Unsplash Unleashes the Consumer from Design Troubles

Finding pictures that you can use on the Internet is a struggle whether you’re a college student or a company. You have to get around the licensing laws, and pay exorbitant amounts in subscription fees. You’re not a thief, you’re just a person trying to build a website, or attach an image to a blog post, for heaven’s sake. And you’re not going to pay $400 for a picture. Well, now you don’t have to. There’s a solution besides stealing them or circumventing copyright and intellectual property laws. Well, there’s good news: now you can.

Unlike many companies, that set out with a specific mission to solve a well-known problem, Unsplash founder and CEO started the company Mikael Cho said it started as an accident during his days as a web designer. Unable to afford to buy pictures, they hired a photographer to shoot some phots for design projects, and then placed the leftover pictures in a Dropbox folder.  “We thought rather than keeping those pictures private to ourselves, we thought we could make them public. So the first version of Unsplash was just that.” Within three hours, there were 30,000 downloads of just ten free images.

As the company grew, more and more creative professionals added their own pictures to the Unsplash library, relating to the problem many creative professionals have of being unable to find high-resolution images available for free. “I think when we told that story a lot of people resonated with that, and people contributed images here or there. Fast forward to today, we have a million images in the library.”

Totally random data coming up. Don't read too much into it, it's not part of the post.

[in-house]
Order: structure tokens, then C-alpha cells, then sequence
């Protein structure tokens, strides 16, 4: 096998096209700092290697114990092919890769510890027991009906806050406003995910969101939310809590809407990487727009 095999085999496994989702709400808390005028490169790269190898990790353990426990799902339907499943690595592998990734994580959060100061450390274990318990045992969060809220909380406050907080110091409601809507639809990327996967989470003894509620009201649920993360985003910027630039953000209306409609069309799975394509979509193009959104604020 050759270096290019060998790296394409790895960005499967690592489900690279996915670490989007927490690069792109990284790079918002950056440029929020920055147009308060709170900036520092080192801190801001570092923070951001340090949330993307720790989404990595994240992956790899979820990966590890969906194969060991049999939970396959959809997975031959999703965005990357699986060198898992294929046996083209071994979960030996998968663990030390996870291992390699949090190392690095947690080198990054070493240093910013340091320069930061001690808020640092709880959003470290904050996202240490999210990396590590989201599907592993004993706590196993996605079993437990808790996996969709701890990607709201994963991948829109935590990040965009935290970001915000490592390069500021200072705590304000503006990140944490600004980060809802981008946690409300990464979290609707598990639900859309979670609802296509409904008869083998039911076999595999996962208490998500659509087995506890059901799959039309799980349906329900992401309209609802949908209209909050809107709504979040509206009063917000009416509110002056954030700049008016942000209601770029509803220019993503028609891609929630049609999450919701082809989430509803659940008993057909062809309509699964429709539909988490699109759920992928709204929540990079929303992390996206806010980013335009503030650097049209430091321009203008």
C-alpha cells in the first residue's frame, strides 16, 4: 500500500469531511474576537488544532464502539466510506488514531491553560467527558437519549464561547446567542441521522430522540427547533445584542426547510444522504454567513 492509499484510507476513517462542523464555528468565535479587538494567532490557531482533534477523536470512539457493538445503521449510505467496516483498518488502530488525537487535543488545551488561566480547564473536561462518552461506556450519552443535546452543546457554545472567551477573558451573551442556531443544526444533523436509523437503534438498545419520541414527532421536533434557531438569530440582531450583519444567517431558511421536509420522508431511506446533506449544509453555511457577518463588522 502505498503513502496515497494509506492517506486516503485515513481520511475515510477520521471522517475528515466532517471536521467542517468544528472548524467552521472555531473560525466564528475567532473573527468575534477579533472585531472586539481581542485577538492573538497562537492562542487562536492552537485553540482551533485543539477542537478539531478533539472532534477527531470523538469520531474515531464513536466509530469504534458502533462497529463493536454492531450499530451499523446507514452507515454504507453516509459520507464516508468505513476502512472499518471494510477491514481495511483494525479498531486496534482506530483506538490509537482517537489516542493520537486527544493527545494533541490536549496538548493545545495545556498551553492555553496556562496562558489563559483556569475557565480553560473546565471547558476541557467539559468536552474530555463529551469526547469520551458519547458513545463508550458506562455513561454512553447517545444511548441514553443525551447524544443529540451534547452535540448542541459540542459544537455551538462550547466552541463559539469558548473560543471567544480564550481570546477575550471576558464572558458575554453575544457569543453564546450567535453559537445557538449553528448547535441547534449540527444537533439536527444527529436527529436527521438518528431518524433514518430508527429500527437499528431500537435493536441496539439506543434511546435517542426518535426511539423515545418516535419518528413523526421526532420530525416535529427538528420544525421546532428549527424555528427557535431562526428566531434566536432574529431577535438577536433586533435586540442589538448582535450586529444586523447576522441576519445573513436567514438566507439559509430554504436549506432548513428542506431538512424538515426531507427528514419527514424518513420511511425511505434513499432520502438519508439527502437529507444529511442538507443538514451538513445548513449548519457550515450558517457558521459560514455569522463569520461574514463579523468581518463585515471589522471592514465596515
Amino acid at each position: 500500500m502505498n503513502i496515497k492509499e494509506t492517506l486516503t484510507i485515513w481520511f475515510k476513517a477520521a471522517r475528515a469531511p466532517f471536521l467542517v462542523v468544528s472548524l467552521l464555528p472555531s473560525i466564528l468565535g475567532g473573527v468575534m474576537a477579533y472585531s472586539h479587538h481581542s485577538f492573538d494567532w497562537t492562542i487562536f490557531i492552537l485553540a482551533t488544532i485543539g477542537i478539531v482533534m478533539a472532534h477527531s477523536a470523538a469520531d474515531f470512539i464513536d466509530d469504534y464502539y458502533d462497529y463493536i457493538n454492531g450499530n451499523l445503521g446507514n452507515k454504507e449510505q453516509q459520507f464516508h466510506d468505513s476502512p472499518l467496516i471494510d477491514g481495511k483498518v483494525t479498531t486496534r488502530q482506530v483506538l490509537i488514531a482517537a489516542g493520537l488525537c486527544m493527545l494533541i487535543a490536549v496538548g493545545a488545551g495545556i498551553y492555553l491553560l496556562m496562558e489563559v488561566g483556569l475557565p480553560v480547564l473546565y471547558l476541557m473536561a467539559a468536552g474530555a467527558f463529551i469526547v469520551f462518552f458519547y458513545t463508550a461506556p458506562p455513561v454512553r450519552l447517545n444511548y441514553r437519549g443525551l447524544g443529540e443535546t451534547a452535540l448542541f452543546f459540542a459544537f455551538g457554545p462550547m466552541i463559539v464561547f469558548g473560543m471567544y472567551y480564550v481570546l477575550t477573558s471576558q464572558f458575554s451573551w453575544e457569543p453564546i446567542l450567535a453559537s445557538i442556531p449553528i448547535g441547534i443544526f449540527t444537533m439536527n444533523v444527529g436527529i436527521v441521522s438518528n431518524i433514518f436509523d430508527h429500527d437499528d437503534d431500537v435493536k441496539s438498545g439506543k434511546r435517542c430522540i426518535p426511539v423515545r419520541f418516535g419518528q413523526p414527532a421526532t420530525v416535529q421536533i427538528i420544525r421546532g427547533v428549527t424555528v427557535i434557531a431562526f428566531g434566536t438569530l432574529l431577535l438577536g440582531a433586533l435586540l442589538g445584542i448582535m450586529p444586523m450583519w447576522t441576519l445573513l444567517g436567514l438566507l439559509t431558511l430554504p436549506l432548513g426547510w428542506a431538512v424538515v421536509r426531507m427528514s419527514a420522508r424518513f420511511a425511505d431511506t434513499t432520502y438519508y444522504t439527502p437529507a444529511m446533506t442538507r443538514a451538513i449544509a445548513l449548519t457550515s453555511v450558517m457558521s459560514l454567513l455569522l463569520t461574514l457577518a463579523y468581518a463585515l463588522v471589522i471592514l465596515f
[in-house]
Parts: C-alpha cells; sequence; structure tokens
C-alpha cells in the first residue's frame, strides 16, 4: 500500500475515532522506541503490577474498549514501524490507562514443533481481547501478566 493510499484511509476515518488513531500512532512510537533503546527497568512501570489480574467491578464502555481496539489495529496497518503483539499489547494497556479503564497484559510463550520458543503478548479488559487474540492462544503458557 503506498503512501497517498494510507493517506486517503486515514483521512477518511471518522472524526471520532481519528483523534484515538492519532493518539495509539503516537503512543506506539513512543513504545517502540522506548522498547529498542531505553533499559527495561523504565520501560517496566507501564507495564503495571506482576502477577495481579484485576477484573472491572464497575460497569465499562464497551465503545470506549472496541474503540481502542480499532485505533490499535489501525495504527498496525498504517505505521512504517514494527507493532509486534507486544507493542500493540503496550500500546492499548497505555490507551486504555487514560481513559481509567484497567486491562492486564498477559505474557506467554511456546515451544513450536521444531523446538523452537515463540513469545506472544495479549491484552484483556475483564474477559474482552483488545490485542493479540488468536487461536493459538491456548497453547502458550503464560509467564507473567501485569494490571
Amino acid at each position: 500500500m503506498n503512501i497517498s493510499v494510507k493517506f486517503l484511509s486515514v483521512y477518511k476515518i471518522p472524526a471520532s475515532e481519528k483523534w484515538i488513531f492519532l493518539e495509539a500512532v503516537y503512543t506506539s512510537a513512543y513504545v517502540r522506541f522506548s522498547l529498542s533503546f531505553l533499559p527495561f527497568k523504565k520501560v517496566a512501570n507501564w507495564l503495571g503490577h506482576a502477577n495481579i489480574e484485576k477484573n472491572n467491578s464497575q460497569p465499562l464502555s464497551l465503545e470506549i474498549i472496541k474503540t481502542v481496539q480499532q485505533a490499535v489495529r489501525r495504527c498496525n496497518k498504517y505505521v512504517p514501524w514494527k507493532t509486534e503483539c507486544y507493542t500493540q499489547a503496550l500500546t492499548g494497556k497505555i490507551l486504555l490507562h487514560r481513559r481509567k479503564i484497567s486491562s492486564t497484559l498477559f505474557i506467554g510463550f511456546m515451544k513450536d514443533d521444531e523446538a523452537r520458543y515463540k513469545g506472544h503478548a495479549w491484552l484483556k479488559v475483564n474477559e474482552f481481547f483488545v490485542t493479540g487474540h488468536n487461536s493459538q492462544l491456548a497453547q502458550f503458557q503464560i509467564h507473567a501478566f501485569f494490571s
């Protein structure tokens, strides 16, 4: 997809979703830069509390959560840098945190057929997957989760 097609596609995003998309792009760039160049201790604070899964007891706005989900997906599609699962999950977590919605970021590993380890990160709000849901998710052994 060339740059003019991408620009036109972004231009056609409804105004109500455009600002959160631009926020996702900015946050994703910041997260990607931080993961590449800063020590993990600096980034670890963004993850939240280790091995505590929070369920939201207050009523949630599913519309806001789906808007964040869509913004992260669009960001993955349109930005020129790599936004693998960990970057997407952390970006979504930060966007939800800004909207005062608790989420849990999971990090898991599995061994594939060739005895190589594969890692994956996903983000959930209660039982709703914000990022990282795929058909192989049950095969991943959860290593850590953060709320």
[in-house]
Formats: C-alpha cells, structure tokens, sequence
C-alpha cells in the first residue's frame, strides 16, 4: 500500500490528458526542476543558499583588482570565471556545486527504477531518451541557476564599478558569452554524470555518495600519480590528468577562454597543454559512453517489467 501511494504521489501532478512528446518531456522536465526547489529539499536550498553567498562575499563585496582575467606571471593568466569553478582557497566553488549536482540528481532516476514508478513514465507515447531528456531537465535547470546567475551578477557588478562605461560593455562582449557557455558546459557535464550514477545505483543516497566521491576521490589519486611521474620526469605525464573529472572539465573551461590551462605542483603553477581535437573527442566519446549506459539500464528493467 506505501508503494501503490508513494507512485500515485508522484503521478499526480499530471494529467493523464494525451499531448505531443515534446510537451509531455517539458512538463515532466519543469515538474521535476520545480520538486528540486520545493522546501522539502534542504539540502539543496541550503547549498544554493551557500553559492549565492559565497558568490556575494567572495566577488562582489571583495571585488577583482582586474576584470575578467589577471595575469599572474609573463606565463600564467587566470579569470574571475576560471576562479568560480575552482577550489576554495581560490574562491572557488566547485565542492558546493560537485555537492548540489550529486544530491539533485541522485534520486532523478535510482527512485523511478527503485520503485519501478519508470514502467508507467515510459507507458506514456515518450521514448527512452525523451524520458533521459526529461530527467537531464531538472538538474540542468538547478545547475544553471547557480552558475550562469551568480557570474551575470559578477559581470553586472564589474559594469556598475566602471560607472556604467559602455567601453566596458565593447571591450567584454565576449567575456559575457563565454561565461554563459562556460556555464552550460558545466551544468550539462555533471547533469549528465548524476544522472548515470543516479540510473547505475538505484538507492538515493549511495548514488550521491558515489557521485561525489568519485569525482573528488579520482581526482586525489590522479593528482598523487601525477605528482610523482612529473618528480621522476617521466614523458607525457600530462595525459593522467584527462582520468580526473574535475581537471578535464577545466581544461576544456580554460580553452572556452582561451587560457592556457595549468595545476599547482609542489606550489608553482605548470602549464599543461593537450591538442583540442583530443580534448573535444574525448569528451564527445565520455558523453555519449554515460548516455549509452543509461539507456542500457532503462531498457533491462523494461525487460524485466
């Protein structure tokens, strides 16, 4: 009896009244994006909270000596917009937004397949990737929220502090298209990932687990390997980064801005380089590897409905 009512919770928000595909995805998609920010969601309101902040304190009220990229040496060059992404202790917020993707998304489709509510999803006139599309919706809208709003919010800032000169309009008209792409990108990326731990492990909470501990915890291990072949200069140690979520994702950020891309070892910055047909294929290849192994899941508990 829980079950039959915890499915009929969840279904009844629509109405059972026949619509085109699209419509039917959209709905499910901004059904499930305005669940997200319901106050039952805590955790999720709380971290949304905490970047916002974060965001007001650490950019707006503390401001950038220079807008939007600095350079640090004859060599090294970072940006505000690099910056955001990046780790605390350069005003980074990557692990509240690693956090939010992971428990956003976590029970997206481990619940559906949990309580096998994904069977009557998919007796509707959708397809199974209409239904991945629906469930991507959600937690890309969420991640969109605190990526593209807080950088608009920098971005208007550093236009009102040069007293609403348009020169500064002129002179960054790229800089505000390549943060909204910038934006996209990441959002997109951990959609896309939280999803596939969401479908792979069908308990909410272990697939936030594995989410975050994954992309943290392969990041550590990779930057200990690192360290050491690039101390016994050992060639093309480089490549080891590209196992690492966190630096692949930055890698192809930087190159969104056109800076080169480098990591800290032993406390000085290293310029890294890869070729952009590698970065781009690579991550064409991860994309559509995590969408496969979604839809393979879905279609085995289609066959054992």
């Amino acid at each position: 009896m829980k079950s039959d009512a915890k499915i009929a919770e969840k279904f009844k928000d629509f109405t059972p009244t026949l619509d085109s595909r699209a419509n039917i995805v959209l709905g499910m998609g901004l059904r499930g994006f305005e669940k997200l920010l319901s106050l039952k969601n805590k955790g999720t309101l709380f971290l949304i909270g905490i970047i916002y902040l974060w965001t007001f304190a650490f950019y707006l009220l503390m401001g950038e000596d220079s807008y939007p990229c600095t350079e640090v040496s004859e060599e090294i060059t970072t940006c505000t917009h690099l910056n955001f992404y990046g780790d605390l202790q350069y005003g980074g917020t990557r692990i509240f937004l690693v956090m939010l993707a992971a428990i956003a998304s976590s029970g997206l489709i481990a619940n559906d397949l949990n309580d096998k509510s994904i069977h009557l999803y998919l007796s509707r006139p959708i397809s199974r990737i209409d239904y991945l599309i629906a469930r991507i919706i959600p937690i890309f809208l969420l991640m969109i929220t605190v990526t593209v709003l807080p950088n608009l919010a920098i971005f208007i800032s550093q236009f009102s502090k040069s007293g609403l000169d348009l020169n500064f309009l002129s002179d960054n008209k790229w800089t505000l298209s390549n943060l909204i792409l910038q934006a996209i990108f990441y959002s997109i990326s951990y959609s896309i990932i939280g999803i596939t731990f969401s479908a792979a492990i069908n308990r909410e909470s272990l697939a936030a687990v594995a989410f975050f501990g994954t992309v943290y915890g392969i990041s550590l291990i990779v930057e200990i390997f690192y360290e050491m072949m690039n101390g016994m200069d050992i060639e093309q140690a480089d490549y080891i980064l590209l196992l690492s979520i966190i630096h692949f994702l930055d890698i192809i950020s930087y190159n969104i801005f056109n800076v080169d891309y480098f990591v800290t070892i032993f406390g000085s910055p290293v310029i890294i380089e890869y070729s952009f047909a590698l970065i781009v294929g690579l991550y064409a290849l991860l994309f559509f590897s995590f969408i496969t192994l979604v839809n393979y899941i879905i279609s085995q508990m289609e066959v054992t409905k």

Instead of making money through licensing fees and charging for images, Unsplash is profitable by an ad platform and using sponsored content from their partners, such as Boxed Water, whom I spoke to for this story. Unsplash is a true disruptor in the field, 65 million downloads, more than Shutterstock, Getty, and Adobe Stock combined.

I spoke to Hilary Messink, senior marketing manager at Boxed Water, who also consider themselves to be disruptor in the plastic water bottle industry, and Unsplash is a critical partner in that mission. “Unsplash is very similar to us in their own vertical where they are looking to explore and try to provide users with imagery and allow people to have access to design-centric photography that is very organic and natural…Boxed Water is very similar. We have design aesthetic that has been adopted by everyday photographers. Our products have always been very Instagrammable.” This is less about a typical brand and a vendor story where a brand feels supported through a vendor’s technology. It’s about two companies with similar intentions and aligning their interests in that direction.

This may be the beginning of how companies relate to consumers – and each other – in the coming months and years. Less top-down structure, more democratic, collaborative and open. Instead of placing desired products on a shelf out of reach where only those who can afford them can access them, startups are learning to cooperate so that they and the end user can benefit.

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